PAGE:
Second point.  Did you ever see the movie INCEPTION? https://www.theguardian.com/film/2015/jun/05/christopher-nolan-finally-explains-inceptions-ending  If so, you will know that at the end of the movie, two totally different interpretations could be applied - each completely valid, and it has created much debate over the years between opposing camps. I have tried to achieve this with William's existence. I have had a few loyal  readers get to the end of my first draft - how they did it without poking their eyes out  is beyond me, but when they have arrived at the end, they have had diametrically opposed ideas about whether William was imaginary or real. I've tried to write it so that the concept of reality or imagination is entirely  subjective for both the MC and the reader. It is an interesting point about the triangle, because this is almost an anti-triangle. As the book progresses William pushes for a meeting, Sydney pushes for a meeting, but the common denominator Jack will never allow that to happen.

William has NO relationship to Sammy, other than the initial mistaken identification by Jack. He wants to play with Jack, give him something to do, somewhere to belong.

All the victims are children because they are the ones over the century who at one point, have gone swimming alone.
There are two interpretations for the reader. Their deaths are accidental drownings as a result of a permanent strong undercurrent that runs along the bottom of the river. Their deaths are murder by William, who never wants them to leave him. 

Yes, the murder of Sammy was unresolved. This is why the questions Why, Who, Where loom so large in Jack's mind. Not just because he has no closure about Sammy, but also because he blames himself and his mother for Sammy disappearing. This is dripped out through the book.

Jack rejected Sydney, she didn't reject him. So, just as once before she came out to see him at his house when he was emotionally wrecked, she does so again and saves him from drowning.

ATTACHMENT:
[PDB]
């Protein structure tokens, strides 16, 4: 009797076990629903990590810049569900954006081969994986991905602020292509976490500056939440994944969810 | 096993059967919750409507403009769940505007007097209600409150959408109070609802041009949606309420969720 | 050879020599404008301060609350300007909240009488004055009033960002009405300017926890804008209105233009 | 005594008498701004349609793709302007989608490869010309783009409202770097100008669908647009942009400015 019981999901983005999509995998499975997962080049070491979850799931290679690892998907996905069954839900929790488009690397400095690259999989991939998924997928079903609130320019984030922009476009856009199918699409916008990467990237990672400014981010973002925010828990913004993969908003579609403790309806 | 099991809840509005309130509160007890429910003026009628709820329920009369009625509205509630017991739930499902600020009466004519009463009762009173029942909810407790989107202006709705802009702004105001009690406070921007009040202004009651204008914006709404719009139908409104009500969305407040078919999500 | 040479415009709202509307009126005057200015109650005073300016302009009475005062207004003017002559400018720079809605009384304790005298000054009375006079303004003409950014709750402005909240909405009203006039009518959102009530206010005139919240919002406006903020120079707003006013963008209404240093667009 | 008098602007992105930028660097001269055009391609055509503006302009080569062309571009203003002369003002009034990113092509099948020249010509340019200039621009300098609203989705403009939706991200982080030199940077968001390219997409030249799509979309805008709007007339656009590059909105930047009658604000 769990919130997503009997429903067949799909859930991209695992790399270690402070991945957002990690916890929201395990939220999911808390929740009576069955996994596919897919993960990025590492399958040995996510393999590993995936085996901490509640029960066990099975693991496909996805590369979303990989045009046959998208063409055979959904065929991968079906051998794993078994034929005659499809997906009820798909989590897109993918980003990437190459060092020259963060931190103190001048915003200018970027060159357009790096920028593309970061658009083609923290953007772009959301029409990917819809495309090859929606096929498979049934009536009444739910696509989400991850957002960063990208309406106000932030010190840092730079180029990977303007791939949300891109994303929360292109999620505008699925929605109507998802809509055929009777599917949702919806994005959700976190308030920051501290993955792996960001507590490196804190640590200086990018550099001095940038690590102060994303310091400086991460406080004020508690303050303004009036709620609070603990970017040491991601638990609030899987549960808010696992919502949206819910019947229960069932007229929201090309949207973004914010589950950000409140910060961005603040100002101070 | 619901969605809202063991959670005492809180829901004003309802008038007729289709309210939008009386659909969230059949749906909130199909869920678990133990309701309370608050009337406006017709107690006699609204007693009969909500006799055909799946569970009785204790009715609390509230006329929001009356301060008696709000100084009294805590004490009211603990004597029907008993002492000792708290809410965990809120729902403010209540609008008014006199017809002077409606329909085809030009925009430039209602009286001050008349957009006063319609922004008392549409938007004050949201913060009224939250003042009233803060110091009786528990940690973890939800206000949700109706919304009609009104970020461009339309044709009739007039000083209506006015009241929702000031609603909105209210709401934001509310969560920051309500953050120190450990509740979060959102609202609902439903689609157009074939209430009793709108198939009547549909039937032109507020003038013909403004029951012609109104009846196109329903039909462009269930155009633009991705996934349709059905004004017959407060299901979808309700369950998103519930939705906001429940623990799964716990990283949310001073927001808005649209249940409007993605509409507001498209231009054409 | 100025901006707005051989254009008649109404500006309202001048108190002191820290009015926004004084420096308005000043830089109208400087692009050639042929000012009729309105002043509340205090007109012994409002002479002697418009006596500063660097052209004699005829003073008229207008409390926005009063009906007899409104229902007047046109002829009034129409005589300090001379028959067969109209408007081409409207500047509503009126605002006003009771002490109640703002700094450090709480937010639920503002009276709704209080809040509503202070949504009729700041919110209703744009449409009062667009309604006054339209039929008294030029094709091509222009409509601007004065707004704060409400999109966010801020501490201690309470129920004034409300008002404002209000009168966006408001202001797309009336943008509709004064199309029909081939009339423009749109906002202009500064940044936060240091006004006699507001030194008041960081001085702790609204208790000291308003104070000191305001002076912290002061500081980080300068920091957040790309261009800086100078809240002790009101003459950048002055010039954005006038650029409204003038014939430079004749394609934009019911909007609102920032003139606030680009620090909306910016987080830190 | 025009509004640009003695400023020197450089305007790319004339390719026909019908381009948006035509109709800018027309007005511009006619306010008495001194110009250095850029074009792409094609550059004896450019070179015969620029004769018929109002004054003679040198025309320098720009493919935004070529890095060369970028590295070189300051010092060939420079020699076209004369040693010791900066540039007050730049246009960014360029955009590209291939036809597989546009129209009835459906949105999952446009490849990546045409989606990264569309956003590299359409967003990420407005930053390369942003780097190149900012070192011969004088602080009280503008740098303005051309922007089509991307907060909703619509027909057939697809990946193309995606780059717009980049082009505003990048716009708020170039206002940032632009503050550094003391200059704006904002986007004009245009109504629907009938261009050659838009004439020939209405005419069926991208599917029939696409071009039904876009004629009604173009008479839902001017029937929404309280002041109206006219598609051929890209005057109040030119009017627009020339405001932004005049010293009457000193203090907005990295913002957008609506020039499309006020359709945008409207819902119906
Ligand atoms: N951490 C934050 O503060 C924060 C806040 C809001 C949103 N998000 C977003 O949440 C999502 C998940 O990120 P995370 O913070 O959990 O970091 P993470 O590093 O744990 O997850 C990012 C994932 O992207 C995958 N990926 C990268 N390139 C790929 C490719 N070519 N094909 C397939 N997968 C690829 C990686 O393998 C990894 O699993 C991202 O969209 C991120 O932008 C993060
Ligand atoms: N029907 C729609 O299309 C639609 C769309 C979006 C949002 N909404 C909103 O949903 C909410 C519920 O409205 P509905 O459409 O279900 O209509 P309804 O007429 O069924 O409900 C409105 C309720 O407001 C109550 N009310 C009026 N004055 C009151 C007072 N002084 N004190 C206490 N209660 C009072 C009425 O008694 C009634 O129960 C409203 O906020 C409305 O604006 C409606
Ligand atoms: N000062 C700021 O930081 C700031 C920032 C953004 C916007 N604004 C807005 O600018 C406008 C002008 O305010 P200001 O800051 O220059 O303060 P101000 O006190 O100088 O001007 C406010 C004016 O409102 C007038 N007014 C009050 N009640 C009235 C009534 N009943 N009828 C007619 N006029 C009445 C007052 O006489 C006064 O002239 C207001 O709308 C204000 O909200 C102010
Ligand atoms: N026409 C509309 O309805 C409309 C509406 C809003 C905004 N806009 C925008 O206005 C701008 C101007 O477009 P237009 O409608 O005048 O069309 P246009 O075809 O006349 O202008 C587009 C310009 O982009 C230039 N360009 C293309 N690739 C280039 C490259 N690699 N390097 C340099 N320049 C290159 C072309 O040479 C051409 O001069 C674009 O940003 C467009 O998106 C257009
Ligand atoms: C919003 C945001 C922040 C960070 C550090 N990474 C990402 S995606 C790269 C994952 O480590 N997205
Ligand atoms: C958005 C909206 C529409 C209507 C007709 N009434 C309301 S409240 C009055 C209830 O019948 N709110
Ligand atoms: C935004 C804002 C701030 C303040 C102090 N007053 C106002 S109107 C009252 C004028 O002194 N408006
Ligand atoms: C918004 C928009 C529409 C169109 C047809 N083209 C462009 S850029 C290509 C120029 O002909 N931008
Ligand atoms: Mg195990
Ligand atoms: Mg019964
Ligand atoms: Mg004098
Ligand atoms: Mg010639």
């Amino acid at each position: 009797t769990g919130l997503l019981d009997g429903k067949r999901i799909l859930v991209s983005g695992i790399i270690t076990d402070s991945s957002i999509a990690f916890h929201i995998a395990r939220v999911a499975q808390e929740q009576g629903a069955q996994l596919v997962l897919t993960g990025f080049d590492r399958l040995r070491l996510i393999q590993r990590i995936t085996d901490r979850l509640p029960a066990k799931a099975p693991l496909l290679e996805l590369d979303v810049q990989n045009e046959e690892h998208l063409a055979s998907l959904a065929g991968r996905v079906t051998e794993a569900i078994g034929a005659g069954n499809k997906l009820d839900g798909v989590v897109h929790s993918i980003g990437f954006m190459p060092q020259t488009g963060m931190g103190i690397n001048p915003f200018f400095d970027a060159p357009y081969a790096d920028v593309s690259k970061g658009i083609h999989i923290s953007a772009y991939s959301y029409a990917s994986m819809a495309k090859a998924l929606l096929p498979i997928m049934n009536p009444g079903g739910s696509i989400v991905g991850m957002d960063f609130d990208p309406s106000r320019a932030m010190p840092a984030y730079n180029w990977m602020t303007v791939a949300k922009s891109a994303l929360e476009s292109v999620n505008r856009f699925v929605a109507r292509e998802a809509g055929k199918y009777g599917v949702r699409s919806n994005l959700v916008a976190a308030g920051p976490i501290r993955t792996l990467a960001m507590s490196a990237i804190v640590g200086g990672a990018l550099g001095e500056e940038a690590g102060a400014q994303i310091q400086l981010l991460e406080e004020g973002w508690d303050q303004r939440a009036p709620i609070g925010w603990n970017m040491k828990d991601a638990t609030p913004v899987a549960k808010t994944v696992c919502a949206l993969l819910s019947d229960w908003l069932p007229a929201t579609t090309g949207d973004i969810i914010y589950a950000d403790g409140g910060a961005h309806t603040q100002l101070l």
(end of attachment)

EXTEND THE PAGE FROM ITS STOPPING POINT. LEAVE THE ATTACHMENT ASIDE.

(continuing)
There is a scene coming - very subtle where Sydney is at risk - or that is the way Jack interprets it.

Jack and Sydney have been in the water before - but never to the bottom, near the underwater mountain, only ever skimming across the surface, and Jack has never rejected William before when he has been swimming.

Love your thought experiments - they lead me off into another idea for another book!!! Thanks Andy.

You are right about the vellum - I will tone that down.

I have written an early reference to Sydney into the first day at school as a result of Barbara's feedback, but I really like your idea that I could show him meeting Sydney real time a little earlier on and maybe just relating a little of that meeting to William.

"The undertow is the direction of water flowing beneath the surface of the river. These can be quite strong and can drown the unwary. The simplest ( easy to say) way to deal with it is to go with it rather than try to resist it. Then work away by going forward as opposed to fighting to go back. Unfortunately it can also pull the unlucky down in the process."
In rivers, undertows can exist permanently or seasonally, so I felt comfortable with the idea of an undertow existing beneath the placid surface and catching the kids, or at least that the police investigating would feel comfortable with the idea!
So.. going back to insert a chapter or two as a result of this feedback from you Andy. Thank you once again. I know that this amount of analysis takes ages, your generosity is just amazing. By the way, have you read We Were Liars?

Okay, off to write - THANK YOU

Joy :)


andinadia at 21:03 on 04 December 2016  Report this post
Thanks, Joy. I don't know Inception, but that sounds ambitious! It's as if you're creating a giant Rorschach test.

I think if you're going for deliberate complexity you might need to think hard about making sure Jack is a complex character emotionally, with perhaps a much more ambiguous relationship with his mum and also with the other characters too (including William).

Thanks to you I'm going to read We Were Liars!